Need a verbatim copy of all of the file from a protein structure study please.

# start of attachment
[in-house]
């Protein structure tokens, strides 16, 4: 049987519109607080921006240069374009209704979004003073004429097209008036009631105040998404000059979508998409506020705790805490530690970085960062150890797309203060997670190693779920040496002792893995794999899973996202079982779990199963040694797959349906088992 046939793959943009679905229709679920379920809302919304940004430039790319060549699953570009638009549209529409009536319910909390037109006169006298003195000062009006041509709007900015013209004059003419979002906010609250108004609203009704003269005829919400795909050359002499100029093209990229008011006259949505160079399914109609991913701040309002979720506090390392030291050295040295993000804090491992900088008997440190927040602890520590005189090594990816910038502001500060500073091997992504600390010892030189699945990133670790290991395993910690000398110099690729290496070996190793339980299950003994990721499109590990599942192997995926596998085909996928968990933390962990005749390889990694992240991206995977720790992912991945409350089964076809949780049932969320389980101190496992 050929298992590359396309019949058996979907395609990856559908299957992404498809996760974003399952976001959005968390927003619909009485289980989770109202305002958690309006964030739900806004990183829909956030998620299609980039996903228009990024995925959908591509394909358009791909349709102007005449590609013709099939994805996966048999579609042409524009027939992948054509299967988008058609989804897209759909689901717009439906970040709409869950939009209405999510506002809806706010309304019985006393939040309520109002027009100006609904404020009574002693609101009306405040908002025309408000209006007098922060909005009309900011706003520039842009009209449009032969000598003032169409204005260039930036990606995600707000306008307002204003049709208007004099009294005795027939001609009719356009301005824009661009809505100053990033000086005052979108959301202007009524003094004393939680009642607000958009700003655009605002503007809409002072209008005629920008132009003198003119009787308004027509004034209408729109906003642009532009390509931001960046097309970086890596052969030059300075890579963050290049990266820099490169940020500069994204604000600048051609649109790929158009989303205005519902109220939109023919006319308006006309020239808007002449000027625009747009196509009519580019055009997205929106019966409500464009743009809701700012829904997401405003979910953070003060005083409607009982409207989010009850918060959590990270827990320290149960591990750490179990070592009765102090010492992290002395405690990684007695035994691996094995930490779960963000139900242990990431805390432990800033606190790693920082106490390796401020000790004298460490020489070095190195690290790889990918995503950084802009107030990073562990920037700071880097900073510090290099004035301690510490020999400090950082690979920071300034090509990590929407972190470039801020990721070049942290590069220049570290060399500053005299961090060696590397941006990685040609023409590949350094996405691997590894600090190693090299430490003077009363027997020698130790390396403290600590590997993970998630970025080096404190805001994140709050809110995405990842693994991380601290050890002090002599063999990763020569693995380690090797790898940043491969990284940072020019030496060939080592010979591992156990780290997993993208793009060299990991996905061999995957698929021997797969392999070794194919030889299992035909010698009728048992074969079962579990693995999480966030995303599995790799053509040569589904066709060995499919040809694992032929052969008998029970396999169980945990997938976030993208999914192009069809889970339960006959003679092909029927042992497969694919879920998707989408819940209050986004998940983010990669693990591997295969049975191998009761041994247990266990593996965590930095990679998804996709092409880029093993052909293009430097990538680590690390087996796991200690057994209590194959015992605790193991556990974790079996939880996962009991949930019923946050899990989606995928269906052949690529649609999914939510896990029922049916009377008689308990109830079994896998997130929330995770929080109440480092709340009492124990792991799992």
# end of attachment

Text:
[in-house]
């Protein structure tokens, strides 16, 4: 049987519109607080921006240069374009209704979004003073004429097209008036009631105040998404000059979508998409506020705790805490530690970085960062150890797309203060997670190693779920040496002792893995794999899973996202079982779990199963040694797959349906088992 046939793959943009679905229709679920379920809302919304940004430039790319060549699953570009638009549209529409009536319910909390037109006169006298003195000062009006041509709007900015013209004059003419979002906010609250108004609203009704003269005829919400795909050359002499100029093209990229008011006259949505160079399914109609991913701040309002979720506090390392030291050295040295993000804090491992900088008997440190927040602890520590005189090594990816910038502001500060500073091997992504600390010892030189699945990133670790290991395993910690000398110099690729290496070996190793339980299950003994990721499109590990599942192997995926596998085909996928968990933390962990005749390889990694992240991206995977720790992912991945409350089964076809949780049932969320389980101190496992 050929298992590359396309019949058996979907395609990856559908299957992404498809996760974003399952976001959005968390927003619909009485289980989770109202305002958690309006964030739900806004990183829909956030998620299609980039996903228009990024995925959908591509394909358009791909349709102007005449590609013709099939994805996966048999579609042409524009027939992948054509299967988008058609989804897209759909689901717009439906970040709409869950939009209405999510506002809806706010309304019985006393939040309520109002027009100006609904404020009574002693609101009306405040908002025309408000209006007098922060909005009309900011706003520039842009009209449009032969000598003032169409204005260039930036990606995600707000306008307002204003049709208007004099009294005795027939001609009719356009301005824009661009809505100053990033000086005052979108959301202007009524003094004393939680009642607000958009700003655009605002503007809409002072209008005629920008132009003198003119009787308004027509004034209408729109906003642009532009390509931001960046097309970086890596052969030059300075890579963050290049990266820099490169940020500069994204604000600048051609649109790929158009989303205005519902109220939109023919006319308006006309020239808007002449000027625009747009196509009519580019055009997205929106019966409500464009743009809701700012829904997401405003979910953070003060005083409607009982409207989010009850918060959590990270827990320290149960591990750490179990070592009765102090010492992290002395405690990684007695035994691996094995930490779960963000139900242990990431805390432990800033606190790693920082106490390796401020000790004298460490020489070095190195690290790889990918995503950084802009107030990073562990920037700071880097900073510090290099004035301690510490020999400090950082690979920071300034090509990590929407972190470039801020990721070049942290590069220049570290060399500053005299961090060696590397941006990685040609023409590949350094996405691997590894600090190693090299430490003077009363027997020698130790390396403290600590590997993970998630970025080096404190805001994140709050809110995405990842693994991380601290050890002090002599063999990763020569693995380690090797790898940043491969990284940072020019030496060939080592010979591992156990780290997993993208793009060299990991996905061999995957698929021997797969392999070794194919030889299992035909010698009728048992074969079962579990693995999480966030995303599995790799053509040569589904066709060995499919040809694992032929052969008998029970396999169980945990997938976030993208999914192009069809889970339960006959003679092909029927042992497969694919879920998707989408819940209050986004998940983010990669693990591997295969049975191998009761041994247990266990593996965590930095990679998804996709092409880029093993052909293009430097990538680590690390087996796991200690057994209590194959015992605790193991556990974790079996939880996962009991949930019923946050899990989606995928269906052949690529649609999914939510896990029922049916009377008689308990109830079994896998997130929330995770929080109440480092709340009492124990792991799992």